Now, the company is at a crossroads—with all of that money, what kind of shape will their next game take? Will they be going multiplatform? What's the mood like inside of thatgamecompany?
While the team isn't talking too much about what's next (contrary to some reports, they have nothing to announce about what platform their next project will appear although going multiplatform is an option), Social Media Director answered a few questions by e-mail about what this funding means for thatgamecompany.
The team behind Lollipop Chainsaw is a veritable who’s who of counter culture names. From James Gunn’s cinematic contributions to Suda 51’s enigmatic games, there’s some of the industry's most creative talent behind Juliet’s chainsaw. One of the most intriguing names on that list is the front man for the electro-punk band Mindless Self Indulgence, James Euringer, more commonly known as Jimmy Urine. Performing the voice of one of the zombie bosses in the game, Zed, as well as composing the music for all of the boss fights, Urine has always had close ties to the gaming community with call outs in MSI’s music videos, album art, and even the songs themselves. We recently had a chance to ask Jimmy some of our burning questions about his role in Lollipop Chainsaw, as well his background as a gamer.
Sound Shapes is shaping up to be one of Sony's most anticipated digital games. Blending music and plaforming in an entirely new way, Queasy Games, in conjunction with SCE Santa Monica Studio, is lead by Jonathan Mak and Shaw-Han Liem, a team well-versed in making creatively crafted games and music respectively. Co-designer Liem, who is also known to perform on stage as I Am Robot and Proud, took some time to answer our questions about some of the concepts behind the game, as well as what it is like to collaborate with some of the industry's most well-known artists.
MTV Multiplayer: How has the evolution of game music over the last 30 years inspired both the creation and existence of Sound Shapes?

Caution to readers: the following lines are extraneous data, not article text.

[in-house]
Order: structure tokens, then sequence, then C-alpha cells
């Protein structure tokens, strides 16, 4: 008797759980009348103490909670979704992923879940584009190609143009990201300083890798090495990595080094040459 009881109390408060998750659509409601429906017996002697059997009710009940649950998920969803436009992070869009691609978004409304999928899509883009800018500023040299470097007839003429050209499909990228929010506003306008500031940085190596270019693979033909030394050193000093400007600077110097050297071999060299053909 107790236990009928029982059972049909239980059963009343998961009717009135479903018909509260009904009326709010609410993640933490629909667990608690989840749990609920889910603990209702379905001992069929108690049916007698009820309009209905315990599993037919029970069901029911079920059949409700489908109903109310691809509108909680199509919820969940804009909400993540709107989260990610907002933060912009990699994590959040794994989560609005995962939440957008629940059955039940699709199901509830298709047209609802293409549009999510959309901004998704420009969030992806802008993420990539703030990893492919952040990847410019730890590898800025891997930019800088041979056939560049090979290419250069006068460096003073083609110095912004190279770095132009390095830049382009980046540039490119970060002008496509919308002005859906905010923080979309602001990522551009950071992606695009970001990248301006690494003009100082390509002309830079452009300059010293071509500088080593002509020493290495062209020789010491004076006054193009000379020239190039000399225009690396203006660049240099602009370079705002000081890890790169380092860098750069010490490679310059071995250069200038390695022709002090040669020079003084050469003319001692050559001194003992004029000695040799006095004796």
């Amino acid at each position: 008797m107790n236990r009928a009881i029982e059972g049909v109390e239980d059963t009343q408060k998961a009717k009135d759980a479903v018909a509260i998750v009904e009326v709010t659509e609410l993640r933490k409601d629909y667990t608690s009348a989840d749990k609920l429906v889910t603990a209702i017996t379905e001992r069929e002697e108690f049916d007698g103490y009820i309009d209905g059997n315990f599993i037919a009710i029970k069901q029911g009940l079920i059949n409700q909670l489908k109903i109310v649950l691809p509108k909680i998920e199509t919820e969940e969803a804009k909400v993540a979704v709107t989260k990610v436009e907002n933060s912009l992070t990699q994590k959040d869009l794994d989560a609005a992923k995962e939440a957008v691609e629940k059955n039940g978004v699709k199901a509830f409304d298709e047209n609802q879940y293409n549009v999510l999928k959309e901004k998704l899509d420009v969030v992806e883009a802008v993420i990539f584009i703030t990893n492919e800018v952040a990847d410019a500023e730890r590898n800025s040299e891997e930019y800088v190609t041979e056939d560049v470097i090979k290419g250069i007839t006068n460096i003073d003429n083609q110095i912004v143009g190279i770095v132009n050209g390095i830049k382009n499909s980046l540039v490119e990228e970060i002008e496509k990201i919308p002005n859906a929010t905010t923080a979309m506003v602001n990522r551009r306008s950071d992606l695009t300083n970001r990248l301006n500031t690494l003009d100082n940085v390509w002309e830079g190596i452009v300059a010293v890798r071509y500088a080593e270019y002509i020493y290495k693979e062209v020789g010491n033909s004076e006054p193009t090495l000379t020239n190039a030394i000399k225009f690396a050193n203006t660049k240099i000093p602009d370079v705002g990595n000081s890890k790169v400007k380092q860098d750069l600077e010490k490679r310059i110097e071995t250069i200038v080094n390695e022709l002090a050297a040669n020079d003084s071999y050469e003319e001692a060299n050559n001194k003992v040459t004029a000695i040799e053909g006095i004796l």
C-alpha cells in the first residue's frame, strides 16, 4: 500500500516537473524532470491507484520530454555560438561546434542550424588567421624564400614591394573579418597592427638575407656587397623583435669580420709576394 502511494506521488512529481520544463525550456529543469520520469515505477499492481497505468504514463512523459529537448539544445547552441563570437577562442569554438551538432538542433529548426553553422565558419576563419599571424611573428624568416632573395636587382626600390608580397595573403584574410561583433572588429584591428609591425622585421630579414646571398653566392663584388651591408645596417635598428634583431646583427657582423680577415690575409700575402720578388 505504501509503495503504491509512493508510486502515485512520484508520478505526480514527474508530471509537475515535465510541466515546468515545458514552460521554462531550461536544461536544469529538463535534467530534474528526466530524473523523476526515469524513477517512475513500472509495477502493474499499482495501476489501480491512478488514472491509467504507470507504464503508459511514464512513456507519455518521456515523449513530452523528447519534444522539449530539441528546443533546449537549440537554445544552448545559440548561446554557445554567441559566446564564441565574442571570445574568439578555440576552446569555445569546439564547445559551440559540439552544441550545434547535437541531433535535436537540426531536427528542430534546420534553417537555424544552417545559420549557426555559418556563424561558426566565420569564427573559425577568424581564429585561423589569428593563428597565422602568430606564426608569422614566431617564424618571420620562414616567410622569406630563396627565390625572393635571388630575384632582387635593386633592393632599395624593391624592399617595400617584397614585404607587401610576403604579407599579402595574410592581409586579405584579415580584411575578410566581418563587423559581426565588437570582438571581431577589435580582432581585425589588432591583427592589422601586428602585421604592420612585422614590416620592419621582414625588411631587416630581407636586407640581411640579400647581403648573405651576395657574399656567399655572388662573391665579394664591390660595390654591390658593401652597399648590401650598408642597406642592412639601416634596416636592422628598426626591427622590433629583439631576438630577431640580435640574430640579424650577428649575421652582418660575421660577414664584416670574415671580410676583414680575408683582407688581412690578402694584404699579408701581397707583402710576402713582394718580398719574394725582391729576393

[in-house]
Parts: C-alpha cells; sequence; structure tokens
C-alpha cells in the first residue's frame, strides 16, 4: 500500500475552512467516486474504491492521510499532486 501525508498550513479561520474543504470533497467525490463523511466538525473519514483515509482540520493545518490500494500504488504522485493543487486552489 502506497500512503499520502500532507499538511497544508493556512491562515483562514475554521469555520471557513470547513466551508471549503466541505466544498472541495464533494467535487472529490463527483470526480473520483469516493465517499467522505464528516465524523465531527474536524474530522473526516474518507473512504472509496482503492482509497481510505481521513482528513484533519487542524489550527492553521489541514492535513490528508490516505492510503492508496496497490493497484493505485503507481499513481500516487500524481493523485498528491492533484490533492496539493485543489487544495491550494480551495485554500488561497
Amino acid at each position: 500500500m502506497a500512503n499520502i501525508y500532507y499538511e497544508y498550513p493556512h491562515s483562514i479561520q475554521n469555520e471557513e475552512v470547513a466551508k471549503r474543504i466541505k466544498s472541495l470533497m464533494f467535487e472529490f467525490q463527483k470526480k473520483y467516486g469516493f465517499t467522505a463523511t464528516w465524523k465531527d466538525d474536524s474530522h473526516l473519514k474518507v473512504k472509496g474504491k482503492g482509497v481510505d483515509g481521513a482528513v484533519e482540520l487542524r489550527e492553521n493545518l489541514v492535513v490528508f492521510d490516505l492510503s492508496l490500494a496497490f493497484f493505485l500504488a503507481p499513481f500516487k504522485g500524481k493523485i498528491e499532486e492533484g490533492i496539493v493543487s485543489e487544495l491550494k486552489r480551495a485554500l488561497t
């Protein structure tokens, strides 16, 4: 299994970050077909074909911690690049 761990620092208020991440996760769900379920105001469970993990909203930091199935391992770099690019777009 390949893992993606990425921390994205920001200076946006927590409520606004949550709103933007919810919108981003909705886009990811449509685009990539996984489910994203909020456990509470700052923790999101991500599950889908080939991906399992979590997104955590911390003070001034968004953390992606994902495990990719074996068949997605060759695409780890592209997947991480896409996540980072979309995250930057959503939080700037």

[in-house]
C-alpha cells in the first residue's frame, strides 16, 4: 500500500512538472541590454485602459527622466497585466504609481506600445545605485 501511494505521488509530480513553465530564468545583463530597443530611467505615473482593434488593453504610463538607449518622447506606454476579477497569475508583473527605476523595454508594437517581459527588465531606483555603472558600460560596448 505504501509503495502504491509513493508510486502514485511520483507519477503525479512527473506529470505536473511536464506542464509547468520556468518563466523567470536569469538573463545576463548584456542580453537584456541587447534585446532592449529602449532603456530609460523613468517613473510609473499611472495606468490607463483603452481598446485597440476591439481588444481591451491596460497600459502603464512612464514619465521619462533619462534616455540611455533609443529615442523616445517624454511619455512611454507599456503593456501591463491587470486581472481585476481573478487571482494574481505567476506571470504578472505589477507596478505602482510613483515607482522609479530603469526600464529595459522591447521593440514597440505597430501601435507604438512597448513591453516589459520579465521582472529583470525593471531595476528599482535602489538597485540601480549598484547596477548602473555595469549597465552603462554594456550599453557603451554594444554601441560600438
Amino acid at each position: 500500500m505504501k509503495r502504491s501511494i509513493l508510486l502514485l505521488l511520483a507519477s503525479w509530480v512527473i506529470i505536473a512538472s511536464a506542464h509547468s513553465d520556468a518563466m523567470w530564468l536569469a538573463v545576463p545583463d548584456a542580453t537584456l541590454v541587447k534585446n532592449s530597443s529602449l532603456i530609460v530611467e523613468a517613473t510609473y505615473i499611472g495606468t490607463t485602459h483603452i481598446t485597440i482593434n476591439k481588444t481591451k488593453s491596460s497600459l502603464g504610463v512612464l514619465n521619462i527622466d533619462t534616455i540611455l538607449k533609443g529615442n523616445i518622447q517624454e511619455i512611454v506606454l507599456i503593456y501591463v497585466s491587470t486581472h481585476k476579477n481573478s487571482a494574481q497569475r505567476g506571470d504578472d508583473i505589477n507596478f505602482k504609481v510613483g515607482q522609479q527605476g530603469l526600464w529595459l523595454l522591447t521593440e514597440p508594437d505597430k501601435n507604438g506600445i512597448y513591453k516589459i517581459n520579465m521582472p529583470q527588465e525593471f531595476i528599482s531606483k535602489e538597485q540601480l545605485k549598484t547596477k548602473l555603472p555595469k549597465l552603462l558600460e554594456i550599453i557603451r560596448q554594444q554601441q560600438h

Shaw-Han Liem: A. The interaction between music and games has always been something that has interested us - there have been certain games (Rez, Electroplankton) that have connected gameplay with music in really engaging ways. We are also really interested in musical hardware and software (Tenori-On, Monome) that uses design to encourage and teach people about music creation. I think Sound Shapes will be part of that conversation, about how music and interactive media (including games) can evolve together.
Looking at his filmography to date—which has included everything from the big-budget remake of Dawn of the Dead to the live-action Scooby Doo, to the bloody superhero satire Super—it was a no-brainer for publisher WB Interactive to tap writer-director James Gunn to provide the script for the zombie-filled hack-n-slash Lollipop Chainsaw. To hear Gunn tell it, he didn't think twice about hooking up with Grasshopper and punk rock gaming auteur Suda51—even if there was a bit of smoke and mirrors involved in getting him onto the game.
Warner Brothers took me into a room and said 'We have this project that we're working on and thought you might want to be involved.' And they showed me a bit of test footage from the game, and it was basically just the character that would become Juliet Starling jumping around in a cheerleader uniform, using a chainsaw to cut up all of these zombies, and then blood gushes out them, mixed with rainbows and little pink, sparkly hearts. It blew my mind.
Gunn says that he's often pitched a lot of projects by would-be collaborators, but the game that would ultimately become Lollipop Chainsaw was one of the few to get him excited to work on, thanks to a mix of the innocent and the profane.
After the jump, Gunn learns to "get" the Japanese style of storytelling, working with Suda51, and what the writer-director is playing in his free time.